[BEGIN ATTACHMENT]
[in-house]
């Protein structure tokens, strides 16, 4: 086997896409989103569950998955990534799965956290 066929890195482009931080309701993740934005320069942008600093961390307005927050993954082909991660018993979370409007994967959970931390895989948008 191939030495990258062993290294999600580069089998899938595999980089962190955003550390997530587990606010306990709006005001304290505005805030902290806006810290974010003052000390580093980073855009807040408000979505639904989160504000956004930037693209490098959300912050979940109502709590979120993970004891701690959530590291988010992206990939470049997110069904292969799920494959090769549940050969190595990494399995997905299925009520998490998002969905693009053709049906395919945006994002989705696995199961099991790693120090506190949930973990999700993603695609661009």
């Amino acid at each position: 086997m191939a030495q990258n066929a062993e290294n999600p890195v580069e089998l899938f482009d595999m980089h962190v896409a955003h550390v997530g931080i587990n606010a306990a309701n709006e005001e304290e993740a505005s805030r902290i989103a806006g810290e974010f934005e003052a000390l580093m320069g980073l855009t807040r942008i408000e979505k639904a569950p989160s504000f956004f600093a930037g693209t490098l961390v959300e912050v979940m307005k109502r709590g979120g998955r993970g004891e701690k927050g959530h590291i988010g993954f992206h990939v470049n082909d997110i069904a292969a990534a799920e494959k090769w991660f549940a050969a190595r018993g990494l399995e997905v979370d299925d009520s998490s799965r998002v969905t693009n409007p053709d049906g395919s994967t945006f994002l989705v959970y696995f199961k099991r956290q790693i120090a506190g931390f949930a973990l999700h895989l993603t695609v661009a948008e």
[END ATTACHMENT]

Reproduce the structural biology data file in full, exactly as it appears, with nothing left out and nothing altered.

[in-house]
């Protein structure tokens, strides 16, 4: 086997896409989103569950998955990534799965956290 066929890195482009931080309701993740934005320069942008600093961390307005927050993954082909991660018993979370409007994967959970931390895989948008 191939030495990258062993290294999600580069089998899938595999980089962190955003550390997530587990606010306990709006005001304290505005805030902290806006810290974010003052000390580093980073855009807040408000979505639904989160504000956004930037693209490098959300912050979940109502709590979120993970004891701690959530590291988010992206990939470049997110069904292969799920494959090769549940050969190595990494399995997905299925009520998490998002969905693009053709049906395919945006994002989705696995199961099991790693120090506190949930973990999700993603695609661009």
């Amino acid at each position: 086997m191939a030495q990258n066929a062993e290294n999600p890195v580069e089998l899938f482009d595999m980089h962190v896409a955003h550390v997530g931080i587990n606010a306990a309701n709006e005001e304290e993740a505005s805030r902290i989103a806006g810290e974010f934005e003052a000390l580093m320069g980073l855009t807040r942008i408000e979505k639904a569950p989160s504000f956004f600093a930037g693209t490098l961390v959300e912050v979940m307005k109502r709590g979120g998955r993970g004891e701690k927050g959530h590291i988010g993954f992206h990939v470049n082909d997110i069904a292969a990534a799920e494959k090769w991660f549940a050969a190595r018993g990494l399995e997905v979370d299925d009520s998490s799965r998002v969905t693009n409007p053709d049906g395919s994967t945006f994002l989705v959970y696995f199961k099991r956290q790693i120090a506190g931390f949930a973990l999700h895989l993603t695609v661009a948008e």